Rockford rampage / ‘Ronnaghazi’ / Eclipse emergency!

Rockford rampage. At least four people are dead and seven injured after a man went on a stabbing spree.
A suspect was due in court this afternoon.
The Trace does a deep dive into the facts about gun injuries and deaths in the U.S.: “You’re more likely to be shot in Selma than in Chicago.”

‘A council war.’ That’s how Politico describes the situation at Chicago City Hall after a group of council members joined forces to demand Ald. Byron Sigcho-Lopez be censured and stripped of his committee chairmanship after speaking at a rally where a U.S. flag was burned.
Columnist Eric Zorn: “Sigcho-Lopez’ fellow alders ought to be much more concerned with the promotion of street brawls by the group he’s aligning himself with, and less concerned with the feckless symbolism of flag burning.”

‘Ronnaghazi.’ Puck’s Dylan Byers goes waaaay behind the scenes to detail the clusterf*ck that was NBC’s aborted hiring of former Republican National Committee chair Ronna (Romney) McDaniel. (Gift link, paid for with your support for Chicago Public Square.)
Columnist Neil Steinberg compares McDaniels political scarlet letter to the fate of a Nazi in the movie Inglourious Basterds:A little somethin’ you can’t take off” …
 … or, as former Labor Secretary Robert Reich dubs it, “The Trump integrity trap.”
Stephen Colbert: “In case you’re unfamiliar with McDaniel, she is … terrible.”
Columnist Dan Pfeiffer: “NBC’s decision was … indicative of a larger disease plaguing political media in the Trump era.”
CNN’s Oliver Darcy: The affair has “touched off an all-out civil war … which has sent the organization into a tailspin.”
A Tribune editorial: “Good luck to NBC in finding others to represent the viewpoints it wanted McDaniel to provide.”

‘The people who did Jan. 6 are trying to get back in power. If they lose, they’ll do Jan. 6 again. If they win … they’ll probably still do Jan. 6 again, just for old time’s sake.’ The Daily Show’s Jordan Klepper cautions against thinking the insurrection will stay in the rearview mirror.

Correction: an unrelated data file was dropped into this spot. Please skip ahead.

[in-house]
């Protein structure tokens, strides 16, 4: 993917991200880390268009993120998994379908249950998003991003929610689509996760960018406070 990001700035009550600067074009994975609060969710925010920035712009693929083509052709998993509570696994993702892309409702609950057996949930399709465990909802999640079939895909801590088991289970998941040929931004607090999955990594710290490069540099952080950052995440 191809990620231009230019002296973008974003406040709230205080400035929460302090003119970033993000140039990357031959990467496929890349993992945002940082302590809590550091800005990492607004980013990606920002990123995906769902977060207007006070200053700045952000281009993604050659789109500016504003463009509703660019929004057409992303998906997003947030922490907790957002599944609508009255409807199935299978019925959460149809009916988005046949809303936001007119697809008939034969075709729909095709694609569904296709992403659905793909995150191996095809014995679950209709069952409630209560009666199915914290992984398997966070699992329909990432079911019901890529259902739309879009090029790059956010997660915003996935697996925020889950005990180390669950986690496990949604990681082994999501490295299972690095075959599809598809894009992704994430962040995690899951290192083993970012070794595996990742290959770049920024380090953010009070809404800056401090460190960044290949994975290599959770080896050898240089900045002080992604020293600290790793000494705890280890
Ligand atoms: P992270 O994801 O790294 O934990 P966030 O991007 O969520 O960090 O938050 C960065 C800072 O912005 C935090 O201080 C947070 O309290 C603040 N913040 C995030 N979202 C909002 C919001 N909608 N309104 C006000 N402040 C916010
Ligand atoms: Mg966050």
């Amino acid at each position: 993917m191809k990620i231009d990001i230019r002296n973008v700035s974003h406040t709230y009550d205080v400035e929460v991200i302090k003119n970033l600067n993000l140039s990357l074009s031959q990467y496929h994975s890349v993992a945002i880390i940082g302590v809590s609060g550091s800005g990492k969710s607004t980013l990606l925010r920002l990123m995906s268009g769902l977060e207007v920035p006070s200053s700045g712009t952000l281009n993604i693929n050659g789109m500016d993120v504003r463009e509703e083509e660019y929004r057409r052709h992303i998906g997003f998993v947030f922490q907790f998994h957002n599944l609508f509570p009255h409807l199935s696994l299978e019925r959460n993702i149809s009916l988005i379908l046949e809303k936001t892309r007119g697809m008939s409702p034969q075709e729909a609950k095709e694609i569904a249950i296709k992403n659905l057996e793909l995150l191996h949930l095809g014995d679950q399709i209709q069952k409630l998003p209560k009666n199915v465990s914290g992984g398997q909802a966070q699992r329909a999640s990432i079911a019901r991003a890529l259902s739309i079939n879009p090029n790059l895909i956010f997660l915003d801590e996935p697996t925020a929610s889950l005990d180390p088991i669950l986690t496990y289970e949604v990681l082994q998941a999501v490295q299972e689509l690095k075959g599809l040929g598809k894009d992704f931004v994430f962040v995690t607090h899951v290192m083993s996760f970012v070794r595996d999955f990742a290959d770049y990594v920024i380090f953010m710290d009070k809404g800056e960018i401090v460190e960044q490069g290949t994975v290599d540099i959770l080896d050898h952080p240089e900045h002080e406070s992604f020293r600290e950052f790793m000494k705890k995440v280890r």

Popular Information lists 50 companies that’ve donated more than $23 million to election-denying politicians since Jan. 6, 2021.
Law prof Joyce Vance: An Alabama election surprise gives Democrats reason “to never give up.”

‘Who’s in charge of Chicago’s lakefront?’ A Sun-Times editorial says the Bears’ attempt “to set a sweeping agenda for the future of one of the world’s most iconic water frontages” exposes big holes in government authority.
In a declaration of confidence in the city’s economy, Chicago Water Taxi is going back to seven-day-a-week service for the first time since the pandemic shut things down.

‘We’ve made frustratingly little progress in figuring out how to do better.’ Columnist Matthew Ygelsias shares 17 thoughts four years after COVID.
Cartoon columnist Jen Sorensen: “Hard choices that were made to prevent even more death and suffering are now, ludicrously, seen as mistakes.” (Illustration: Opening to a longer cartoon at Sorensen’s blog.)
Chicago Public Square, March 30, 2020: “Ignoring social distancing advice, a Washington State choir held a rehearsal. Now dozens of its members have COVID-19 and at least two have died.”

‘Pants on fire!’ PolitFact’s Truth-O-Meter debunks false claims about the Baltimore bridge collapse.
NewsGuard: Russia, China and Iran are spinning news of a terror attack at a Moscow concert venue to spread disinformation about the West.
Wired: The White House has put new guardrails around U.S. government use of artificial intelligence.
Also from Wired: Coordinates collected by a controversial data broker reveal sensitive information about visitors to an island once owned by now-dead sex offender Jeffrey Epstein.

Eclipse emergency! Anticipating trouble as hundreds of thousands flock to see the April 8 total solar eclipse, Indiana’s governor has declared “a statewide disaster emergency.”
Here’s City Cast Chicago’s guide to seeing the eclipse in Illinois—even though it’ll be just partial in Chicago.

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